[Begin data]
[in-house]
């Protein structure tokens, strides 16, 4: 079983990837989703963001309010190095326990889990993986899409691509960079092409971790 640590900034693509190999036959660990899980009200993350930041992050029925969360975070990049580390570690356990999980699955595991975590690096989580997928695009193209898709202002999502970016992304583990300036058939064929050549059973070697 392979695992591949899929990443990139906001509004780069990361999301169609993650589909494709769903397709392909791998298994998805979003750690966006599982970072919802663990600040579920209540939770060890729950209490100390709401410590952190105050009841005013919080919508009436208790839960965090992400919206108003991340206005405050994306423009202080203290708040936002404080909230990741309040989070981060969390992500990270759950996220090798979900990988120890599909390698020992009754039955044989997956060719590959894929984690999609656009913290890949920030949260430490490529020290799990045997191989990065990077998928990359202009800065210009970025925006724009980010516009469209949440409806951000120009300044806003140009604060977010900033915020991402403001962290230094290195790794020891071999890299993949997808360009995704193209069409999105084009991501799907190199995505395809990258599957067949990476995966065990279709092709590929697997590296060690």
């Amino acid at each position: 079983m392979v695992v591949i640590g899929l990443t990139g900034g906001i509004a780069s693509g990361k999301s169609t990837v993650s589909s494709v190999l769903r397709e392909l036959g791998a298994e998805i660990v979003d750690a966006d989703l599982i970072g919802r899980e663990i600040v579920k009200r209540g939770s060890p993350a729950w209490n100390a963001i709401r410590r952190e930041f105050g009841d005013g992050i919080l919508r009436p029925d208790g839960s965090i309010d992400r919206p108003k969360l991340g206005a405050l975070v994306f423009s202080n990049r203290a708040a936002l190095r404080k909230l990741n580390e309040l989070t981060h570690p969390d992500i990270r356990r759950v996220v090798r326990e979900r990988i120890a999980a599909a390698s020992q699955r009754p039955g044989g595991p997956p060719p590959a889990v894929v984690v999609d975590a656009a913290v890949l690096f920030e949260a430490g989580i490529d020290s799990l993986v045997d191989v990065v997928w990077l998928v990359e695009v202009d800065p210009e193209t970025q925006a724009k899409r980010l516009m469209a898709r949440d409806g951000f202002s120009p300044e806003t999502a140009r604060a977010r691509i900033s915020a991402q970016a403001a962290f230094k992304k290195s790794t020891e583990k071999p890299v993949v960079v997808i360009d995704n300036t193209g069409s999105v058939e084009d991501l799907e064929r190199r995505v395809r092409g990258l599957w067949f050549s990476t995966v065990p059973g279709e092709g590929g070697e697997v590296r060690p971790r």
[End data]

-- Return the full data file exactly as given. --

[in-house]
């Protein structure tokens, strides 16, 4: 079983990837989703963001309010190095326990889990993986899409691509960079092409971790 640590900034693509190999036959660990899980009200993350930041992050029925969360975070990049580390570690356990999980699955595991975590690096989580997928695009193209898709202002999502970016992304583990300036058939064929050549059973070697 392979695992591949899929990443990139906001509004780069990361999301169609993650589909494709769903397709392909791998298994998805979003750690966006599982970072919802663990600040579920209540939770060890729950209490100390709401410590952190105050009841005013919080919508009436208790839960965090992400919206108003991340206005405050994306423009202080203290708040936002404080909230990741309040989070981060969390992500990270759950996220090798979900990988120890599909390698020992009754039955044989997956060719590959894929984690999609656009913290890949920030949260430490490529020290799990045997191989990065990077998928990359202009800065210009970025925006724009980010516009469209949440409806951000120009300044806003140009604060977010900033915020991402403001962290230094290195790794020891071999890299993949997808360009995704193209069409999105084009991501799907190199995505395809990258599957067949990476995966065990279709092709590929697997590296060690």
């Amino acid at each position: 079983m392979v695992v591949i640590g899929l990443t990139g900034g906001i509004a780069s693509g990361k999301s169609t990837v993650s589909s494709v190999l769903r397709e392909l036959g791998a298994e998805i660990v979003d750690a966006d989703l599982i970072g919802r899980e663990i600040v579920k009200r209540g939770s060890p993350a729950w209490n100390a963001i709401r410590r952190e930041f105050g009841d005013g992050i919080l919508r009436p029925d208790g839960s965090i309010d992400r919206p108003k969360l991340g206005a405050l975070v994306f423009s202080n990049r203290a708040a936002l190095r404080k909230l990741n580390e309040l989070t981060h570690p969390d992500i990270r356990r759950v996220v090798r326990e979900r990988i120890a999980a599909a390698s020992q699955r009754p039955g044989g595991p997956p060719p590959a889990v894929v984690v999609d975590a656009a913290v890949l690096f920030e949260a430490g989580i490529d020290s799990l993986v045997d191989v990065v997928w990077l998928v990359e695009v202009d800065p210009e193209t970025q925006a724009k899409r980010l516009m469209a898709r949440d409806g951000f202002s120009p300044e806003t999502a140009r604060a977010r691509i900033s915020a991402q970016a403001a962290f230094k992304k290195s790794t020891e583990k071999p890299v993949v960079v997808i360009d995704n300036t193209g069409s999105v058939e084009d991501l799907e064929r190199r995505v395809r092409g990258l599957w067949f050549s990476t995966v065990p059973g279709e092709g590929g070697e697997v590296r060690p971790r």